ALBUM TITLE: Mozart
PERFORMER: Sibylla Rubens (soprano), Lioba Braun (alto), Steve Davislim (tenor), Georg Zeppenfeld (bass); Chor des Bayerischen Rundfunks; Münchner Philharmoniker/Christian Thielemann
CATALOGUE NO: 477 5797
Christian Thielemann’s live version of the Requiem from the Munich Philharmonie with his regular Munich orchestra is apparently his first Mozart recording, and while there really is nothing wrong with a traditional approach, if well done, there’s a sense here of something dutiful rather than inspired. Interestingly, he’s chosen the more time-honoured if widely criticised edition by Mozart’s assistant Süssmayr, rather than explore any of the recent alternatives, and the use of a substantial choir and modern orchestra doesn’t show much interest in any lessons to be learned from the period-instrument movement. Accompanimental figures (notably at ‘Confutatis maledictis’) can be curiously anonymous, with contrasts blunted and balance occasionally wayward. The result is a lack of precise emotional definition in the performance as a whole. The choral singing is also somewhat heavy, with the sound quality not compensating for the thick textures.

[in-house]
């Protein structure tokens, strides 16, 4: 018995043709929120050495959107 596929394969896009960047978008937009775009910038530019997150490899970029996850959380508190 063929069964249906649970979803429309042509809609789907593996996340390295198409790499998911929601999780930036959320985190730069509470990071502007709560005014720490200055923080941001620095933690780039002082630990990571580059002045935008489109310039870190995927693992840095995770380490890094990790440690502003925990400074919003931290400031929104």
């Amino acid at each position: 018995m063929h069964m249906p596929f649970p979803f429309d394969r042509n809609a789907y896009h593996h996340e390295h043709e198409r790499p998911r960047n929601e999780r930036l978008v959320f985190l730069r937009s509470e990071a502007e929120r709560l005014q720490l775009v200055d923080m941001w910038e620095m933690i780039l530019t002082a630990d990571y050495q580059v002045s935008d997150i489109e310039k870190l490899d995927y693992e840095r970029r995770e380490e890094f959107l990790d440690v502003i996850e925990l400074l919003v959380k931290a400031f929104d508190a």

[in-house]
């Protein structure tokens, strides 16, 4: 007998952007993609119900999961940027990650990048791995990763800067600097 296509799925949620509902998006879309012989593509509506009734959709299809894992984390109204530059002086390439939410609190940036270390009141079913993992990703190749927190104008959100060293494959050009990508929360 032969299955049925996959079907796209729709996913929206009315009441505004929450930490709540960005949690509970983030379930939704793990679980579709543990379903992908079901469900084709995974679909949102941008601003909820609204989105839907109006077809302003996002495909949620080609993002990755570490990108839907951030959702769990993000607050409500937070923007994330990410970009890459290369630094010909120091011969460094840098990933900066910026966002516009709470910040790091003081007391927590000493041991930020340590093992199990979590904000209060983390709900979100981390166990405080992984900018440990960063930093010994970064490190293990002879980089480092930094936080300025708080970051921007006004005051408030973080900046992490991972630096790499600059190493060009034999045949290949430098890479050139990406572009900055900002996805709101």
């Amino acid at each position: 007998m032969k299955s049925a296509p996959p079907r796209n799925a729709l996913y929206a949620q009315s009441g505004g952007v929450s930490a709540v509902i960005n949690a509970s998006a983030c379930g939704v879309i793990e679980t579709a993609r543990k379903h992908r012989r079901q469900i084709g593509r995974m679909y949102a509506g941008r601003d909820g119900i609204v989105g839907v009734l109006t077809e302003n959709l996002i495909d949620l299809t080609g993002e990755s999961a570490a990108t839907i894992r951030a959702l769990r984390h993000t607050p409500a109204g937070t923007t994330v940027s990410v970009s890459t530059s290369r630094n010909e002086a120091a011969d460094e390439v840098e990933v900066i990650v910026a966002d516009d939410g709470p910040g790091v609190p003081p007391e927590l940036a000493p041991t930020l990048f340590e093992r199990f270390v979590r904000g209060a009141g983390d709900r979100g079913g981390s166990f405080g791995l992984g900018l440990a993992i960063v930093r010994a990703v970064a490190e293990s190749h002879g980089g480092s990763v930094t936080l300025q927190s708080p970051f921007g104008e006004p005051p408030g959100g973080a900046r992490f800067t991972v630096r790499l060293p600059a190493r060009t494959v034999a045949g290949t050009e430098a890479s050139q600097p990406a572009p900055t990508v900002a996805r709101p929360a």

On the plus side, Thielemann conveys well the overall mood of solemnity, and there’s a sense of rhythmic pulse and harmonic direction, even if a seeming lack of momentum at times allows some of the music’s tension and anxiety to leach away. The soloists nonetheless form a serviceable quartet, with a particularly graceful tenor line from Steve Davislim, though they are not recorded with much immediacy.
Best of traditional Süssmayr versions is arguably Harnoncourt’s, with Concentus Musicus Wien on Deutsche Harmonia Mundi. Of other editions, Robert D Levin’s version has won the advocacy of Sir Charles Mackerras, whose version with the Scottish Chamber Orchestra shows an exemplary sense of style. George Hall